Why should you give recognition to employees at work? Is there really a business benefit from giving recognition?
Many organizations seem challenged whenever I encourage them to integrate recognition into their regular work practices. It seems like what appears to be the right thing to do, or even a nice thing to do, doesn’t happen because they lack knowing the business purpose behind employee recognition.
There are the stereotypic, negative perceptions about the value of, or importance of, giving employee recognition.
You may have heard some of the lines in meetings, like:
- “We pay them well enough. What more do they want?”
- “In our company we focus on bottom-line results not feel good stuff.”
- “Where’s the proof that recognition makes any difference?”
Where Things Are Often At
This is often the harsh reality when trying to build the case for employee recognition. Many leaders and managers have never seen a business reason for recognizing their people.
In addition, as I talk to managers in our fast-paced workplaces, they share how overwhelmed they feel, and how time pressured they are with the demands that impact their work. Recognition is perceived as something more on top of everything else they have to do.
Our research at Rideau Recognition Solutions show that the effective use of employee recognition programs are leading indicators of several performance outcomes, including areas like:
- Employee retention
- Sales performance
- Customer satisfaction
We have found other indicators like the number of performance-based awards and nominations given are related to the customers’ “likelihood to recommend” the company as a good place to do business with. Interestingly, we discovered the number of award nominations employees received were the strongest predictor of a customer’s likelihood to recommend.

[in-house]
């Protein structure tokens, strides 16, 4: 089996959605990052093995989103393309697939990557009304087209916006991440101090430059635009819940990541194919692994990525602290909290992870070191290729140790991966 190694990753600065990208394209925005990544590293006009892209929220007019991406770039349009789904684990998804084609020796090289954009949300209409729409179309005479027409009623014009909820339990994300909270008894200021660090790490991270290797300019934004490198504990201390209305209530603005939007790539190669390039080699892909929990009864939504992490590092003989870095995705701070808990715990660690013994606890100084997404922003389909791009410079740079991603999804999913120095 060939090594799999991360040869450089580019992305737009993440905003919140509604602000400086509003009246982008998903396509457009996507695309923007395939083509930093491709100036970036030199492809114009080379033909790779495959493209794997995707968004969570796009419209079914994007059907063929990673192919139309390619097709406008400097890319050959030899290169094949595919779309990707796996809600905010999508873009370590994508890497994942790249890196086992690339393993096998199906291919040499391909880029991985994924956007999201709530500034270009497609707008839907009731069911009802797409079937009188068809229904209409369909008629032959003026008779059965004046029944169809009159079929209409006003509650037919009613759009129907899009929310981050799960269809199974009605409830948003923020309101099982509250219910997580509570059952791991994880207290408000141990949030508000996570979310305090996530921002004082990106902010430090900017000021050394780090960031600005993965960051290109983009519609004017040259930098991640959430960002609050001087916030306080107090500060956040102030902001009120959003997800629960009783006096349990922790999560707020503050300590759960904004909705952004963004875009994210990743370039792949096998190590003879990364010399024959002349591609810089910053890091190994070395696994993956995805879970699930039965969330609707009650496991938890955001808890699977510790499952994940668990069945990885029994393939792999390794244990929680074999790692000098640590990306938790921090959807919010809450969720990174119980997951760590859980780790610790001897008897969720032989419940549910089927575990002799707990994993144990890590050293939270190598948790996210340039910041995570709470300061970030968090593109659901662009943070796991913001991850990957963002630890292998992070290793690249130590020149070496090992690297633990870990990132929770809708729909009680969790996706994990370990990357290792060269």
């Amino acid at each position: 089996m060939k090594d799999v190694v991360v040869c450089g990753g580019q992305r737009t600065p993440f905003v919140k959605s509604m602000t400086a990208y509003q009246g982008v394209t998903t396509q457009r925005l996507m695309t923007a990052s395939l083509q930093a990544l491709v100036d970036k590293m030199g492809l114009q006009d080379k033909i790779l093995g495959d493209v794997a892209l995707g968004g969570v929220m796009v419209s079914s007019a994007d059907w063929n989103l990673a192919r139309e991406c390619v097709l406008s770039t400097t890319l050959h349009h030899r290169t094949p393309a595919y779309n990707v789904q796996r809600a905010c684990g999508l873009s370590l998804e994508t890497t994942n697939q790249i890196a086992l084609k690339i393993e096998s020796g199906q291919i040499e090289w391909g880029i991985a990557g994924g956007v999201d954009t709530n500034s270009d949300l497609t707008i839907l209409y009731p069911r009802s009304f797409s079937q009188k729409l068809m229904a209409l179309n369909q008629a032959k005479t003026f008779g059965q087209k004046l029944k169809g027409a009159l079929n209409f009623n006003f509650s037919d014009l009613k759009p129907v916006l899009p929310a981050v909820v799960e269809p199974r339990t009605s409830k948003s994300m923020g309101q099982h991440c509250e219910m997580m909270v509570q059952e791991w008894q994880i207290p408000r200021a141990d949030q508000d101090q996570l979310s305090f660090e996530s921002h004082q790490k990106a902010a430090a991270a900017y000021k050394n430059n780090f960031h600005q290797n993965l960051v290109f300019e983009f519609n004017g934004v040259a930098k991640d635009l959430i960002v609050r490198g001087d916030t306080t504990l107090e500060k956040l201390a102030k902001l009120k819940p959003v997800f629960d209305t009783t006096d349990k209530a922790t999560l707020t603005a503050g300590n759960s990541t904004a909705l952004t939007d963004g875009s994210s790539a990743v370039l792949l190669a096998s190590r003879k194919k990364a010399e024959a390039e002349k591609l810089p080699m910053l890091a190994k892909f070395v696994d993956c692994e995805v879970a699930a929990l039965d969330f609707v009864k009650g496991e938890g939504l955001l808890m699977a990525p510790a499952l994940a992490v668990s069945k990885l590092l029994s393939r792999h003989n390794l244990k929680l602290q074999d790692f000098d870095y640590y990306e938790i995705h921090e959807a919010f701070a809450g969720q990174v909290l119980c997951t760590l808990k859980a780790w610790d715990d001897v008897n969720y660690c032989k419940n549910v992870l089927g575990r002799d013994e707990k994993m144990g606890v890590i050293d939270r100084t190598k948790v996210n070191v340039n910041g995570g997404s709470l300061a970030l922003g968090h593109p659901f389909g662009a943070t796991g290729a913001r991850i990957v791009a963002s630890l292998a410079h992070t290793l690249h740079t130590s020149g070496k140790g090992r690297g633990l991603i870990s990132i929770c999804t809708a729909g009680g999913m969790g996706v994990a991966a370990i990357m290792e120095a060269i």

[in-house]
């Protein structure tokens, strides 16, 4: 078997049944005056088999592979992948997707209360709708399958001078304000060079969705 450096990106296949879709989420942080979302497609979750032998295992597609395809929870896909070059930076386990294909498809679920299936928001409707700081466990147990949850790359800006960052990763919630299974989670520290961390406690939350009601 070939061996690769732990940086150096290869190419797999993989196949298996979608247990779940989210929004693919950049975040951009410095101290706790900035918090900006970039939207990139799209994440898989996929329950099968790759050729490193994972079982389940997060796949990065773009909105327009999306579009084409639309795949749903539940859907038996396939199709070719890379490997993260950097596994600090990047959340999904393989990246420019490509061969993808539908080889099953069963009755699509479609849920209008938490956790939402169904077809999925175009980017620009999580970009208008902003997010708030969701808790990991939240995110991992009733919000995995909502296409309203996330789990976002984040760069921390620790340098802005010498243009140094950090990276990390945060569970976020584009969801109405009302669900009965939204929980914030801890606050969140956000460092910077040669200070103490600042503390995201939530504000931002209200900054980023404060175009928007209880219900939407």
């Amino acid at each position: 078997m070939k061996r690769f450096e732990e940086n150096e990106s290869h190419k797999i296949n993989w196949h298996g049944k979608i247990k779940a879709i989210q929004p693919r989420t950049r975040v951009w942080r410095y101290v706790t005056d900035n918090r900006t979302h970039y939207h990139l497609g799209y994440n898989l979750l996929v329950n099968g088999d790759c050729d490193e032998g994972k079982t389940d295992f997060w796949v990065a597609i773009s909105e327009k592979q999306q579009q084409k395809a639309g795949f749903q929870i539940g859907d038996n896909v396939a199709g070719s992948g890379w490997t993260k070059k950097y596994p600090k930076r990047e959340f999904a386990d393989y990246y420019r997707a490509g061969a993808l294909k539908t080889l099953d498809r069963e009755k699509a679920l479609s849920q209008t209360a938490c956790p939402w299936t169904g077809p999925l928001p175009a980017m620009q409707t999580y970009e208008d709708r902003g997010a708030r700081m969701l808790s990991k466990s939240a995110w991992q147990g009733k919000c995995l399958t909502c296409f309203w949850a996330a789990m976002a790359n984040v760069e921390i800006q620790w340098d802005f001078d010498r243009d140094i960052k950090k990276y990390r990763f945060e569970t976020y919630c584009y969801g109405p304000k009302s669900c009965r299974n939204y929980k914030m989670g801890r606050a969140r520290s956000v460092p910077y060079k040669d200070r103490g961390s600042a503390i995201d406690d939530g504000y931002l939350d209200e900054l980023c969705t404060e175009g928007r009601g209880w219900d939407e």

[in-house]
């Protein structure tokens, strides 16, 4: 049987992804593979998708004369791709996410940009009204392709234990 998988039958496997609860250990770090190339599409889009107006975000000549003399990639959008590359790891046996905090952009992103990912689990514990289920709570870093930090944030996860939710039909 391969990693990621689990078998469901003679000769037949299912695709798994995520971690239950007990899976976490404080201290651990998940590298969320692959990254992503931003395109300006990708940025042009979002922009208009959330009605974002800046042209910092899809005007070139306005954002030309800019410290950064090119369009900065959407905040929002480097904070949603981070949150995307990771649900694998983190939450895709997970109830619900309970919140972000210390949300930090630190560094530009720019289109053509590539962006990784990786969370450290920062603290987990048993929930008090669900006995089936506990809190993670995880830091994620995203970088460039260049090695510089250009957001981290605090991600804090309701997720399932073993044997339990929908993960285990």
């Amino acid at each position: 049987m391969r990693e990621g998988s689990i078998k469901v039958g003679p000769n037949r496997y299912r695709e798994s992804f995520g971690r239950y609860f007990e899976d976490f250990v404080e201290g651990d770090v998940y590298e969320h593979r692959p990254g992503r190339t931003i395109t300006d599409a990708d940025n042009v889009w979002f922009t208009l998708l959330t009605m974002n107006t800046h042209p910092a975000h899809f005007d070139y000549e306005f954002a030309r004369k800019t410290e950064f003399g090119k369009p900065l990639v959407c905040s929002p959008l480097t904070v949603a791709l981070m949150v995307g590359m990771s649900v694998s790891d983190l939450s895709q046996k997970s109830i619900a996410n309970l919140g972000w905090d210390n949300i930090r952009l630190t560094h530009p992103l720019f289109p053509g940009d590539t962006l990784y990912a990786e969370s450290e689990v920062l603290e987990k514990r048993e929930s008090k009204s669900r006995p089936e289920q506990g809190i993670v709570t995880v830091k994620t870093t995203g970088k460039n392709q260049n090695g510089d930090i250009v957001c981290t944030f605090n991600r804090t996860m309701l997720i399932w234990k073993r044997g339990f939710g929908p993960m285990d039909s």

In one sales oriented organization we learned how every additional award received predicted an additional 2.78 sales transactions. Even with just nominating someone for an award, without any guarantee of winning the award, each additional nomination predicted an additional 0.8 sales transactions.
Where You Would Like Them To Be
All that is needed for most leaders and managers is a refocusing on what it is they want to achieve in their business area. When they examine their individual business and performance goals carefully, they should find lots of ways to utilize recognition to assist them in achieving these goals.
By understanding the reasons why and the importance for giving recognition they will prioritize how to make recognition giving part of their everyday life.
We need to teach and show leaders and managers how their strategic business initiatives and people strategy goals are the very reason why giving peers and employees recognition is the right thing to do.
How To Get There
The key is helping leaders and managers identify their own business case for giving employee recognition in their specific area of work.
We can coach managers and leaders to identify what their personal performance management objectives are and what the key performance measures are in achieving their annual business goals. From there, it is simply a matter of aligning business strategy targets with recognition. By giving better and more frequent recognition to peers and employees we can show leaders how they can achieve their goals.
Giving effective recognition helps employees feel valued and know that their contributions are purposeful to them and make a difference for the company.
And not every focus has to be totally bottom-line related. Leaders and managers can also target people strategy directives such as retention, engagement, talent management, etc. which are aided by recognition.
For example, in one organization we found every additional award given was found to predict a 6% increase in the probability of retaining an employee.
There is no longer any need to question or speculate on the business benefits of employee recognition done well. Recognition works and it makes business sense.
Question: How has giving recognition been questioned or challenged in your organization?
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